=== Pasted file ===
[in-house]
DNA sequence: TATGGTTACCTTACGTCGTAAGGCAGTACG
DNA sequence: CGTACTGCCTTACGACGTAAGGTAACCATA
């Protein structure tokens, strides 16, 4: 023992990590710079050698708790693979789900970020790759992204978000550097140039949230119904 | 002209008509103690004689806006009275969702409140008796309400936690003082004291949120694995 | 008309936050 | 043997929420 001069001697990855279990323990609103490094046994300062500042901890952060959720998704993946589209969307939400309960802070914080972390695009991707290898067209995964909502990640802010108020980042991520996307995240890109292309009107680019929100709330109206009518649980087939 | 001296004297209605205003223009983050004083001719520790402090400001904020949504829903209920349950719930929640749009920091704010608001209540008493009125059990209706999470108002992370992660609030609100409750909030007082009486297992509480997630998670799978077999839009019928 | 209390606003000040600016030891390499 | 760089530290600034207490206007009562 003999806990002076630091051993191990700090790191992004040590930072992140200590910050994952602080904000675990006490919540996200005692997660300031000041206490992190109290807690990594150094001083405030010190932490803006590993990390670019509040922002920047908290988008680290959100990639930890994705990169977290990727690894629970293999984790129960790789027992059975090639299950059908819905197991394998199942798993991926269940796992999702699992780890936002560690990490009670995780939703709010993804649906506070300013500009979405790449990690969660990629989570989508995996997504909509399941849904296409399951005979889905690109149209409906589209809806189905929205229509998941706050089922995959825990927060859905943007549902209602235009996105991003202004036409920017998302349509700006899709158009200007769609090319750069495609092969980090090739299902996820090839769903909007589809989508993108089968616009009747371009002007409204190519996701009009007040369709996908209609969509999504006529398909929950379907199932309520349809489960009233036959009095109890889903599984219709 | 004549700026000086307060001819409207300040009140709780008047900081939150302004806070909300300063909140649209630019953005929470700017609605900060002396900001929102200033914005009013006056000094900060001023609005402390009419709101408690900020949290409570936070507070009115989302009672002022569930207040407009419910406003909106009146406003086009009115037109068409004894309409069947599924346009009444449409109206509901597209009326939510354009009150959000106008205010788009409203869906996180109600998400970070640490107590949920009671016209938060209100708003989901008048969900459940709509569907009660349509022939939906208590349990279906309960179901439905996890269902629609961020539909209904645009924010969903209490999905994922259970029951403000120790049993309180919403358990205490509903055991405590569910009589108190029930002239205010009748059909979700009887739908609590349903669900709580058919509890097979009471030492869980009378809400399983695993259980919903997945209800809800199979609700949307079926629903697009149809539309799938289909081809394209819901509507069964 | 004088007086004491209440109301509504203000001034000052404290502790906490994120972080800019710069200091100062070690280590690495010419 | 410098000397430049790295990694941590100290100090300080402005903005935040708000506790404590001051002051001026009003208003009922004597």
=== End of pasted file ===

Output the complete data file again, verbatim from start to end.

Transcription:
[in-house]
DNA sequence: TATGGTTACCTTACGTCGTAAGGCAGTACG
DNA sequence: CGTACTGCCTTACGACGTAAGGTAACCATA
């Protein structure tokens, strides 16, 4: 023992990590710079050698708790693979789900970020790759992204978000550097140039949230119904 | 002209008509103690004689806006009275969702409140008796309400936690003082004291949120694995 | 008309936050 | 043997929420 001069001697990855279990323990609103490094046994300062500042901890952060959720998704993946589209969307939400309960802070914080972390695009991707290898067209995964909502990640802010108020980042991520996307995240890109292309009107680019929100709330109206009518649980087939 | 001296004297209605205003223009983050004083001719520790402090400001904020949504829903209920349950719930929640749009920091704010608001209540008493009125059990209706999470108002992370992660609030609100409750909030007082009486297992509480997630998670799978077999839009019928 | 209390606003000040600016030891390499 | 760089530290600034207490206007009562 003999806990002076630091051993191990700090790191992004040590930072992140200590910050994952602080904000675990006490919540996200005692997660300031000041206490992190109290807690990594150094001083405030010190932490803006590993990390670019509040922002920047908290988008680290959100990639930890994705990169977290990727690894629970293999984790129960790789027992059975090639299950059908819905197991394998199942798993991926269940796992999702699992780890936002560690990490009670995780939703709010993804649906506070300013500009979405790449990690969660990629989570989508995996997504909509399941849904296409399951005979889905690109149209409906589209809806189905929205229509998941706050089922995959825990927060859905943007549902209602235009996105991003202004036409920017998302349509700006899709158009200007769609090319750069495609092969980090090739299902996820090839769903909007589809989508993108089968616009009747371009002007409204190519996701009009007040369709996908209609969509999504006529398909929950379907199932309520349809489960009233036959009095109890889903599984219709 | 004549700026000086307060001819409207300040009140709780008047900081939150302004806070909300300063909140649209630019953005929470700017609605900060002396900001929102200033914005009013006056000094900060001023609005402390009419709101408690900020949290409570936070507070009115989302009672002022569930207040407009419910406003909106009146406003086009009115037109068409004894309409069947599924346009009444449409109206509901597209009326939510354009009150959000106008205010788009409203869906996180109600998400970070640490107590949920009671016209938060209100708003989901008048969900459940709509569907009660349509022939939906208590349990279906309960179901439905996890269902629609961020539909209904645009924010969903209490999905994922259970029951403000120790049993309180919403358990205490509903055991405590569910009589108190029930002239205010009748059909979700009887739908609590349903669900709580058919509890097979009471030492869980009378809400399983695993259980919903997945209800809800199979609700949307079926629903697009149809539309799938289909081809394209819901509507069964 | 004088007086004491209440109301509504203000001034000052404290502790906490994120972080800019710069200091100062070690280590690495010419 | 410098000397430049790295990694941590100290100090300080402005903005935040708000506790404590001051002051001026009003208003009922004597």